This entry is part 25 of 25 in the series 30 Days on the Chinese Church

This will be the last post in the series “30 Days on the Chinese Church,” but it won’t be the last time I have something to say about this topic. Today I want to pause and reflect on what it has been like to do this series.

As I shared in the first post of the series, I got the idea of doing this series because I needed to do some writing on the topic in preparation for my D.Min. dissertation. I wanted to challenge myself to write every day. It was indeed challenging, but I did succeed in writing something almost every day (except Sundays), which was my goal. On busy days it was not easy to squeeze in the time to write something, but I’m glad that I did. I have a new level of respect for bloggers who post 2 or 3 substantive posts every day. Of course some of them are professional bloggers. . .

I hope that you have found the series to be helpful. I have been sharing many of these things verbally over the years with different people, but this is the first time that I have tried to write them down. Now on to the much larger project of doing my dissertation. Meanwhile, I will return to my “regular” blogging schedule, which includes trying to write 2-3 substantive posts each week.

In doing this series I also hoped to stimulate a discussion among those who who are part of a Chinese or other bilingual immigrant church. I was disappointed by the small number of comments that I have received so far on these posts. I know that there are plenty of others out there with experience serving in Chinese churches, and we can all benefit by pooling our ideas. Probably there are not that many people who even know about this series, and many of you are very busy. My hope is that even though the series is completed the discussion can continue. If you have found this series helpful, why not share it with a friend?

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  1. Thank you for being diligent and finishing out this series on the intergenerational Chinese church. I think it is helpful to get these issues out in the open and there’s nothing like the internet to document the experiences that you’ve had (and many others have had too) in that unique ministry context. While the issues are challenging at times, without the documenting of these issues, I think, it’s hard to get these issues worked out and developed further.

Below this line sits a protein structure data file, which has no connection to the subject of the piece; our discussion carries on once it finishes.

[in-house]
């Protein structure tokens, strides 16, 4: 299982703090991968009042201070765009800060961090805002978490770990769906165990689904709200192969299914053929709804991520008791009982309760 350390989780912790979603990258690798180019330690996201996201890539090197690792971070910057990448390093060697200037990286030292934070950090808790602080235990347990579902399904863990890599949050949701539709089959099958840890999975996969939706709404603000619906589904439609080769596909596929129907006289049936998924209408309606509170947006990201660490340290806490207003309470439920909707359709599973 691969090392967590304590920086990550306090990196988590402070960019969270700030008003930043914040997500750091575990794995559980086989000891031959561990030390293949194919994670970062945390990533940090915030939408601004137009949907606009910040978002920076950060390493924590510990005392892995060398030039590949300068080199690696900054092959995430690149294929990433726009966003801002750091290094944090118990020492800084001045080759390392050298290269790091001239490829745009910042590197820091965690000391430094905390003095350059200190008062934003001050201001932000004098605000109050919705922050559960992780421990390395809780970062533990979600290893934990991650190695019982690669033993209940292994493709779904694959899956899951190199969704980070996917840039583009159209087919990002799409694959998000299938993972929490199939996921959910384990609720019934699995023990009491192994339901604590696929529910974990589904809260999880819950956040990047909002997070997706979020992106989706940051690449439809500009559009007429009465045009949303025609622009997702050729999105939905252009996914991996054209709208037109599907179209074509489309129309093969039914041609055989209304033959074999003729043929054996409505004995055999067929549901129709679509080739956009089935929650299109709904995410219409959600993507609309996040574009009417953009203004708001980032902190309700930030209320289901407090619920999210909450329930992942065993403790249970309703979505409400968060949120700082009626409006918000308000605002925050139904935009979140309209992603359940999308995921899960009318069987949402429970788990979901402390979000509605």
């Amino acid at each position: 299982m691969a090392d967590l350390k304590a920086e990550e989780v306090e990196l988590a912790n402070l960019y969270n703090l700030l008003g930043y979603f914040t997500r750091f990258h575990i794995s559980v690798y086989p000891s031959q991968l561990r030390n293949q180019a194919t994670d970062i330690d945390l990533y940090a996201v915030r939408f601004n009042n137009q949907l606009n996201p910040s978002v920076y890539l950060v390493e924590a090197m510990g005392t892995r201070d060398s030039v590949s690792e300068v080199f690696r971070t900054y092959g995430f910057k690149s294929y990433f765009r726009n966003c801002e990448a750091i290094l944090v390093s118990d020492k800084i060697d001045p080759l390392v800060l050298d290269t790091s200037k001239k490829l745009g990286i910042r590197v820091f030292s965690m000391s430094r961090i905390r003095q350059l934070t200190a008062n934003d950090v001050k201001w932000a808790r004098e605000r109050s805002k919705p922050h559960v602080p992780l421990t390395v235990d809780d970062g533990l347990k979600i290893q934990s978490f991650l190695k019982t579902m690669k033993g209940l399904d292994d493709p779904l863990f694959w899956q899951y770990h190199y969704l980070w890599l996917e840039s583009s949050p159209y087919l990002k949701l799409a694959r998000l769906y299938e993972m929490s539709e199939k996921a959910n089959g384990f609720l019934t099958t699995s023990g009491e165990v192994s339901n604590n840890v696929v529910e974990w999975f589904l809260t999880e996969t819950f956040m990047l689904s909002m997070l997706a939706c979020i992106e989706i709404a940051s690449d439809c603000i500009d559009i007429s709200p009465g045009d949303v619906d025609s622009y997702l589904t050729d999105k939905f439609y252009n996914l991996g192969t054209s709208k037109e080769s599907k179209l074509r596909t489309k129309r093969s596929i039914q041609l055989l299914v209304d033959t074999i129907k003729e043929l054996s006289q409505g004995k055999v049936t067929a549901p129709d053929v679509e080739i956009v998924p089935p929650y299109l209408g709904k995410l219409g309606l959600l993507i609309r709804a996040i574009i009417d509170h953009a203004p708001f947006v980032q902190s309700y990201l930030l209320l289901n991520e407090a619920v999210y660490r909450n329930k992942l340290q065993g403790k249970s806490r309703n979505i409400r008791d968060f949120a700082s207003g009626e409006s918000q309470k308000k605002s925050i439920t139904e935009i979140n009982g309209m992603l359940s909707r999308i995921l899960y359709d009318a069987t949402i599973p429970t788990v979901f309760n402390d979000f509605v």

So, for the work you’ve done in documenting it for the benefit of others on the Internet, with a potential reach all over the world, I hope it will help others to not reinvent the wheel, and to have a reference point to learn from what’s worked and what hasn’t worked, and perhaps to develop new solutions too.

    (as an aside, typically there’s a 10 to 1 ratio of readers vs. commenters, and often times, that ratio is even higher among certain groupings; all that to say, don’t be overly disappointed at the lack of comments.)

  2. DJ, thanks for the encouragement. I think that the reader to comment ratio for this series is more like 100 to 1. But I do hope that now that this series is available on the Internet it will be helpful to others for quite some time to come. A significant percentage of the readers of my blog come via search engines, so perhaps over time more readers will discover this series.

  3. I think the biggest issue I had was that I wanted to post something substantive in response, and a lot of your questions weren’t something that really merited a thirty second breeze by “hi PK!” response.

    The second thing is that I go to your church, so it’s not like I have anything new to say about our church in particular. “Have you ever served in a church like ours?” Well, yeah… 😛

    I think I do want to go back and comment on some of the posts, but it will unfortunately need to wait until I’m not running around like that proverbial chicken…

  4. Thanks for saying “hi PK!” We have had many substantive discussions on ministry issues in the past. Feel free to go back and comment when you have the time.